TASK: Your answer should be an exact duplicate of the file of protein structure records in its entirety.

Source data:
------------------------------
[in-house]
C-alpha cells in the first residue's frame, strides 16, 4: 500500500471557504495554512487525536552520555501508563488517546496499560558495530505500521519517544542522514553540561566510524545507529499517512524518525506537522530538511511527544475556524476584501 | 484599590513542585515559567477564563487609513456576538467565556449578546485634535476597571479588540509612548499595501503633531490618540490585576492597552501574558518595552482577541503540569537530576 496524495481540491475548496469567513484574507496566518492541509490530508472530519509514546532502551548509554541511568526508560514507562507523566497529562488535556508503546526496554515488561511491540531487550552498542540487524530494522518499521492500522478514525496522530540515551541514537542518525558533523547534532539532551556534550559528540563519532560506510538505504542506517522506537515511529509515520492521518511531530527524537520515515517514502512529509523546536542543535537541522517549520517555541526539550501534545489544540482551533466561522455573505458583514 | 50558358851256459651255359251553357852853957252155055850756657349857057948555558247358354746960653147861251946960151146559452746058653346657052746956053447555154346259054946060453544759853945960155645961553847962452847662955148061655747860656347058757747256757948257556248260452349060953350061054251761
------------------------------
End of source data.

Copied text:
[in-house]
C-alpha cells in the first residue's frame, strides 16, 4: 500500500471557504495554512487525536552520555501508563488517546496499560558495530505500521519517544542522514553540561566510524545507529499517512524518525506537522530538511511527544475556524476584501 | 484599590513542585515559567477564563487609513456576538467565556449578546485634535476597571479588540509612548499595501503633531490618540490585576492597552501574558518595552482577541503540569537530576 496524495481540491475548496469567513484574507496566518492541509490530508472530519509514546532502551548509554541511568526508560514507562507523566497529562488535556508503546526496554515488561511491540531487550552498542540487524530494522518499521492500522478514525496522530540515551541514537542518525558533523547534532539532551556534550559528540563519532560506510538505504542506517522506537515511529509515520492521518511531530527524537520515515517514502512529509523546536542543535537541522517549520517555541526539550501534545489544540482551533466561522455573505458583514 | 50558358851256459651255359251553357852853957252155055850756657349857057948555558247358354746960653147861251946960151146559452746058653346657052746956053447555154346259054946060453544759853945960155645961553847962452847662955148061655747860656347058757747256757948257556248260452349060953350061054251761